• Sun
  • Dec 21, 2014
  • Updated: 5:35am

Crackdown on illegal land use nets 18.6b yuan

PUBLISHED : Wednesday, 20 April, 2011, 12:00am
UPDATED : Wednesday, 20 April, 2011, 12:00am
 

The Ministry of Land and Resources will step up efforts to clamp down on illegal land use after recovering 18.63 billion yuan (HK$22.15 billion) last year from 8,612 persons that it says was obtained through malpractice.

Gan Zangchun, deputy director-general of the ministry's land inspection authority, said those responsible for illegal practices had been punished or faced further investigation.

He said the authority had made routine inspections in 77 major mainland cities, resulting in the review and verification of 10,800 land-use approval cases at the provincial level, adding that there were field inspections for 3,801 land-use cases for construction projects last year.

The recovered money included 4.06 billion yuan in fines for land misuse, 13.23 billion yuan in land transfer revenues, 497 million yuan in royalties for new construction sites and 843 million yuan in land reclamation fees, Xinhua quoted Gan as saying.

The government also restored 62,400 mu of land for cultivation, increased 47,000 mu of available farmland and retrieved 55,300 mu of idle farmland which had remained unused after a project won approval.

Xu Tonghui, customer and corporate branding manager at mainland developer Longfor Group, said the move would help clean up the industry. 'It will create a sustainable and healthy real estate market,' he said.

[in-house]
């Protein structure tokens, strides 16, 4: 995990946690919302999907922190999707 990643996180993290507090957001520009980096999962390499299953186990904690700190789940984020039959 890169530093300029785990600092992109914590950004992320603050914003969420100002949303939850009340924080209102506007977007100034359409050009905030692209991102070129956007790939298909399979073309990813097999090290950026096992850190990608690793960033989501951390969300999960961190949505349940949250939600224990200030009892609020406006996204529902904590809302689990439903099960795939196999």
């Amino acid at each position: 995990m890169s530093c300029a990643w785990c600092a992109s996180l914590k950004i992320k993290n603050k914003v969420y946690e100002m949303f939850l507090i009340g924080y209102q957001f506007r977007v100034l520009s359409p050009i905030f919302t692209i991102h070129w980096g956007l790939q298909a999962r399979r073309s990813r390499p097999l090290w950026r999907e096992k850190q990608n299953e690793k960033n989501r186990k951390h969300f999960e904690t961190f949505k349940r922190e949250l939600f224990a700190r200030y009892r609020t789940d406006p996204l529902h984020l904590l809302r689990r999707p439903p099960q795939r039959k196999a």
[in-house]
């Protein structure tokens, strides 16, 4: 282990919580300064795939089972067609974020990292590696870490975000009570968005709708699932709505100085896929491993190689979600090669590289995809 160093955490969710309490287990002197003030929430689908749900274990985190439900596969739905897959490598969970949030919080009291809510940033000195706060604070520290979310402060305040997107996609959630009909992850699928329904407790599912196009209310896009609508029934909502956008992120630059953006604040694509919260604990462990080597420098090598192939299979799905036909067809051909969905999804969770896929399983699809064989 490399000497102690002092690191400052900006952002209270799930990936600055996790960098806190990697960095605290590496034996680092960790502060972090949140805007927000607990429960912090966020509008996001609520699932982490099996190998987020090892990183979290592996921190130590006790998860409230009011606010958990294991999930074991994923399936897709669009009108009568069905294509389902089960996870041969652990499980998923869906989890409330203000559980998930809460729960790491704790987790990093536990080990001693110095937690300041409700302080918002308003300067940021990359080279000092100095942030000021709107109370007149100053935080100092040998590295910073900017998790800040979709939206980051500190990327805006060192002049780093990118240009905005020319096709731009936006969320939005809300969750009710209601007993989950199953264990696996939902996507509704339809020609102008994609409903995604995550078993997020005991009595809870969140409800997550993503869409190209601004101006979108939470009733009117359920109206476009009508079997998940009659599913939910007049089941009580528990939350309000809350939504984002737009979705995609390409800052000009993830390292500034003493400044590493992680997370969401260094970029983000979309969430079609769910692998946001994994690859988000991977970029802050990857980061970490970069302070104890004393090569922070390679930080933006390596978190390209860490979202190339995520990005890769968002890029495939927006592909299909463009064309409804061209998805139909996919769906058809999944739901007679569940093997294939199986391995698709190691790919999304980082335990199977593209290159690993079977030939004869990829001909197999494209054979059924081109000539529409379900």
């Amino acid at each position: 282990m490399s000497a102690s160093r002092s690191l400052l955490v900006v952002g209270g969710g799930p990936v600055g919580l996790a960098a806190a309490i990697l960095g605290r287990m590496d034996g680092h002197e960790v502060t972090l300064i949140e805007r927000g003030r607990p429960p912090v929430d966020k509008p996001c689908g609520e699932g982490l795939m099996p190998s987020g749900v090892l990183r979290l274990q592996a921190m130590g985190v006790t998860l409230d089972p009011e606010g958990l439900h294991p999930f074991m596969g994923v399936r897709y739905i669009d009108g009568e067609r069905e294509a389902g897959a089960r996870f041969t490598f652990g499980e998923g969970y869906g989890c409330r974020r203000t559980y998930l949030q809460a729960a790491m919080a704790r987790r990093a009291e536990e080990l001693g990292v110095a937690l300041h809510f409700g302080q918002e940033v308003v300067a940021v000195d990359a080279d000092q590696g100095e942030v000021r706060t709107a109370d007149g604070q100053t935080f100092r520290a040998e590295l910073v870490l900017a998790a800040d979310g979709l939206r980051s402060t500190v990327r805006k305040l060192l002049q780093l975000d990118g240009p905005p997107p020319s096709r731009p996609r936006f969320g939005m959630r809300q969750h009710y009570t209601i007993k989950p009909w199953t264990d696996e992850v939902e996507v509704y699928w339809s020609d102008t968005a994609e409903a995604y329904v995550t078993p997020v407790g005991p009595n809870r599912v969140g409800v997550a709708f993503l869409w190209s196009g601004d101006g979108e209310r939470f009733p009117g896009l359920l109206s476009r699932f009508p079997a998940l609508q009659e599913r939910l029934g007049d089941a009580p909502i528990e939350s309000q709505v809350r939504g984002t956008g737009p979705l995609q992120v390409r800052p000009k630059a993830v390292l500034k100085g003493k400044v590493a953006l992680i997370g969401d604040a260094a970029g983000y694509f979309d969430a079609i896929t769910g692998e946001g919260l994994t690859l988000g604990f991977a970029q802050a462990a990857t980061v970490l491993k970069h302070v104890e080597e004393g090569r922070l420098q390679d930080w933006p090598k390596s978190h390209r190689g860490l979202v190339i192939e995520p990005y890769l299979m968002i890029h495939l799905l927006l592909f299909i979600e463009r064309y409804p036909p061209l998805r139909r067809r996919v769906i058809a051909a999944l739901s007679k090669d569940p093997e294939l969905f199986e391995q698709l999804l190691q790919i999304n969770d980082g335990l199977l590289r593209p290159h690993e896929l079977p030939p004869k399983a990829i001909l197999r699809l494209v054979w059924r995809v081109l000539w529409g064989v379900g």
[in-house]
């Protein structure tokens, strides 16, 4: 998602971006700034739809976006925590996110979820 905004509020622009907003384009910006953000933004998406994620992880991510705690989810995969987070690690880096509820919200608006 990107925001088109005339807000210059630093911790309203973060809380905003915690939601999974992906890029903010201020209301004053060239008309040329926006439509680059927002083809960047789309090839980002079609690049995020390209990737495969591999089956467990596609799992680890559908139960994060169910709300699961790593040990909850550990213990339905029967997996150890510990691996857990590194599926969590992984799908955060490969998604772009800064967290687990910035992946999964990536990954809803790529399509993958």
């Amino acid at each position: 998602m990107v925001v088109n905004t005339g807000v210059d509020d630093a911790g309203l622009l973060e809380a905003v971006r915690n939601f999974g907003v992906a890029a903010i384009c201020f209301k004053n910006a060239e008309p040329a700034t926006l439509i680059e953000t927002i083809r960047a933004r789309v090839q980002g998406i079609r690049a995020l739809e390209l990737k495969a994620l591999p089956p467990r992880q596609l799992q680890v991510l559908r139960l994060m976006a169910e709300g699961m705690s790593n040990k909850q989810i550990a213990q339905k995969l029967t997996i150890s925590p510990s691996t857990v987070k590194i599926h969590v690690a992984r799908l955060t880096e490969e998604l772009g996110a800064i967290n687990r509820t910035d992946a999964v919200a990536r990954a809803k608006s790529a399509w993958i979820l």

He said the firm and the market overall would benefit from the central government's tight regulation of land use because eliminating illegal practices created a level playing field.

In the past two years, the central authority has increased land supply for government-subsidised and small homes to ease property prices to help first-time buyers. But some developers have built commercial properties on land earmarked for affordable housing, prompting an extensive campaign to punish culpable officials and executives.

In Inner Mongolia, Gan said 18 department units have built employee quarters on sites originally set aside for affordable housing.

'We are also deeply concerned that those development sites have been left vacant for years and at the illegal use of land for building golf courses and villas,' he said.

The government's scrutiny of land use is part of a broader effort to rein in runaway home prices.

Pan Shiyi, chairman of Soho China, said he believed Beijing's austerity measures to cool the market were having an effect. 'Home sales volumes in major cities like Beijing and Shanghai are down as much as 50 per cent, although there has not been a significant drop in prices,' Pan said after the company announced the acquisition of a prime commercial site in Shanghai for 2.47 billion yuan yesterday.

In Beijing, he said, the number of transactions had dropped to 100 per day since the government's austerity measures, compared with 304 previously. If the low transaction volume persisted for one or two more months, he predicted some developers would offer their projects at a discount to generate cash flow.

He believed the central government was unlikely to introduce further measures in coming months. 'No measures will be more effective than imposing limits on the number of purchased homes,' he said.

Soho China's newly acquired site, with a potential gross floor area of 152,032 square metres, is at the Huilun subway station. Inclusive of the land cost, the total investment for the office-commercial project would be three billion yuan. He expects the project would be completed in 2015 and office units would be offered for pre-sale in 2014.

Recovery efforts

Last year's campaign against illegal land use generated this amount, in yuan, in land transfer revenues: 13.2b yuan

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